But the disc’s USP remains the way that the old and the new numbers interact with one another. Many of the new carols are an explicit response to the older ones, and I love the sense of answering back that this introduces. It works really well in Richard Allain’s setting of the Coventry Carol. He uses the well-known setting in a pretty unadulterated form, but sets it against a pendulum-like musical line that introduces a sense of fear, almost panic to the carol, something entirely appropriate when you consider its theme of the Slaughter of the Innocents. It’s made all the more effective by the fact that it comes straight after the beautifully sung original.
You get a similar effect in James MacMillan’s setting of Nova! Nova! Ave Fit Ex Eva: coming straight after the medieval version, we get two very different (but equally effective) musical translations of joy separated by several centuries. Listening blind, the clean, wandering opening Jamie Hall’s As I Lay Upon a Night made me think I was listening to another medieval setting, but it takes off into a beautiful contemporary setting of the medieval text, full of beguiling harmonies and diaphanous textures. There is a similar atmosphere to Ben Rowarth’s setting of There Is No Rose, whose medieval forebear here has a quality of the dance to it. That’s also an incredibly persuasive component of Cecilia McDowall’s Now May We Singen, which has an infectious sense of unbridled joy.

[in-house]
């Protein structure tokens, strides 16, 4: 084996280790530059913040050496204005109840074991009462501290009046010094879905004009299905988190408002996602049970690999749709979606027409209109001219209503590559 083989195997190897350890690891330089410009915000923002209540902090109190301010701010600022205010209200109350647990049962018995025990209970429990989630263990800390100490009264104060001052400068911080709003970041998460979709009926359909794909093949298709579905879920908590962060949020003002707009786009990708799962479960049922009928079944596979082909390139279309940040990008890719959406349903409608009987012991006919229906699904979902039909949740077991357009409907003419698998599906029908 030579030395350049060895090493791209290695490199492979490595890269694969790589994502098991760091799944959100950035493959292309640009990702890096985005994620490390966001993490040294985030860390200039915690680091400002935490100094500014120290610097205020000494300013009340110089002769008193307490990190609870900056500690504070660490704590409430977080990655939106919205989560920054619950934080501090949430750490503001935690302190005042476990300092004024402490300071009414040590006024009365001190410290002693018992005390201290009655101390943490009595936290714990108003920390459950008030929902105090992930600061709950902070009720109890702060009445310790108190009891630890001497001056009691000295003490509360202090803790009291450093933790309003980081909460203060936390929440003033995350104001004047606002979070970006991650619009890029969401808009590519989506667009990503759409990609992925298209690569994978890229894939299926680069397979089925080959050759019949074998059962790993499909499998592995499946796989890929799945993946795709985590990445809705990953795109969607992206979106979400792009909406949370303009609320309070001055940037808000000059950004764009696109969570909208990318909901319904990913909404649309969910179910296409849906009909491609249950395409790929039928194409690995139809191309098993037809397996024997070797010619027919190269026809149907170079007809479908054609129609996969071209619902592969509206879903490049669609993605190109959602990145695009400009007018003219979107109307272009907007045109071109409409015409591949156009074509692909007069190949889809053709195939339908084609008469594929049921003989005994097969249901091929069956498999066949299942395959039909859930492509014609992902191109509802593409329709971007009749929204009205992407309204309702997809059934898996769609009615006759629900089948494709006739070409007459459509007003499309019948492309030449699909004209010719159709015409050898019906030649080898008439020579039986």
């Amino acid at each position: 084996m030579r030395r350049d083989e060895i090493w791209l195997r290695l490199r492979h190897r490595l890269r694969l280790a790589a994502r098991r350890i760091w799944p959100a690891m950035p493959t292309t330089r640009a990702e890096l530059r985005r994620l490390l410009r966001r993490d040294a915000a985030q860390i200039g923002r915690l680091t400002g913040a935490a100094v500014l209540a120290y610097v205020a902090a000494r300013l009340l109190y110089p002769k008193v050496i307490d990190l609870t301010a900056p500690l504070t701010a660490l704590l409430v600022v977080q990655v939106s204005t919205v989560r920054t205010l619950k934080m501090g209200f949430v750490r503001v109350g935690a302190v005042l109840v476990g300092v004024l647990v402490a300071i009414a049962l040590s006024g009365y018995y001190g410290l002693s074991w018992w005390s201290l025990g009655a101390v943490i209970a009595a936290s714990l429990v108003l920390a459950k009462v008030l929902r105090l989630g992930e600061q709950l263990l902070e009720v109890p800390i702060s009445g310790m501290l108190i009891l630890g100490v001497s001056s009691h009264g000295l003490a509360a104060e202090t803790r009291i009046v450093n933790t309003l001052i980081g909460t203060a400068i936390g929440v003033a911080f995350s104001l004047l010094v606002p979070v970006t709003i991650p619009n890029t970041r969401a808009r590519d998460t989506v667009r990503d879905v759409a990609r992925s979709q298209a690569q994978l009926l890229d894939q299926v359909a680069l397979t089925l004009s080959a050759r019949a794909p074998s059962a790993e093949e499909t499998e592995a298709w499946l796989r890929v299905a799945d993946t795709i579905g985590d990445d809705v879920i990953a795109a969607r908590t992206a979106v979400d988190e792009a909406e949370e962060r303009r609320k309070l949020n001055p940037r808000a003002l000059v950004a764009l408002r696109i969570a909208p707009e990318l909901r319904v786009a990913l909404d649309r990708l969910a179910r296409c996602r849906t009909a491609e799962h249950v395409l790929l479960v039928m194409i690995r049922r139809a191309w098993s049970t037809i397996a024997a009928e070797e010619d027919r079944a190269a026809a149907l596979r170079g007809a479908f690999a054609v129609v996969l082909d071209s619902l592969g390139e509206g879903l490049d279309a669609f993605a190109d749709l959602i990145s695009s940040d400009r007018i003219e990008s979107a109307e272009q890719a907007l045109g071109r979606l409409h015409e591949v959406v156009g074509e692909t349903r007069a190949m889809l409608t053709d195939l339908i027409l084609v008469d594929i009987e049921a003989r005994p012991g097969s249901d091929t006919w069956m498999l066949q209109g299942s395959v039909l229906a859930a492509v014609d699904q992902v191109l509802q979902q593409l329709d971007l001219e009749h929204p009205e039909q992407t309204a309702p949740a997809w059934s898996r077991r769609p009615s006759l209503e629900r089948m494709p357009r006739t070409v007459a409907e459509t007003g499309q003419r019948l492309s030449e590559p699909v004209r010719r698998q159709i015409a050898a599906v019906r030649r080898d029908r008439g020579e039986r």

The biggest sense of answering back, however, comes in the two settings
of O Magnum Mysterium: Byrd’s Renaissance setting opens
the disc, and Morten Lauridsen’s now famous contemporary setting
closes the loop at the end. It’s one of the most successful contemporary
carols, so all I will say is that this luminescent performance is one
of the finest I’ve heard, unfolding in an unhurried sense of mystery
with every line totally clean but also blended impeccably into its colleagues.
So this disc is every bit as special as ORA’s previous ones, and the only thing to regret is that we have to wait so long between their releases. They’re not just another chorus, albeit a brilliant one: they have something to say and they say it with passion, beauty and intelligence. Warmly recommended, and not only for the very discerning.
Contents William Byrd: O Magnum Mysterium [2:43] Adrian Peacock: Venite, Gaudete! [2:23] Roderick Williams: O Adonai, Et Dux Domus Israel [7:08] Judith Weir: Drop Down, Ye Heavens, from Above [1:40] Thomas Tallis: Videte Miraculum [9:55] Anon. (medieval): Coventry Carol [2:42] Anon. (arr. Richard Allain) Coventry Carol [3:52] Anon (medieval) Nova, Nova [1:57] James MacMillan: Nova! Nova! Ave Fit Ex Eva [5:39] John Rutter: Suzi's Carol [5:00] Jamie W. Hall: As I Lay Upon a Night [3:13] Anon. (medieval) There Is No Rose [3:22] Ben Rowarth: There Is No Rose [4:41] Thomas Hyde: Sweet Was the Song [2:02] Anon. (medieval): Now May We Singen [4:25] Cecilia McDowall: Now May We Singen [3:29] Fredrik Sixten: Mary's Lullaby (Silent Night) [4:01] Steven Sametz: Gaudete [4:01] Morten Lauridsen: O Magnum Mysterium [6:00]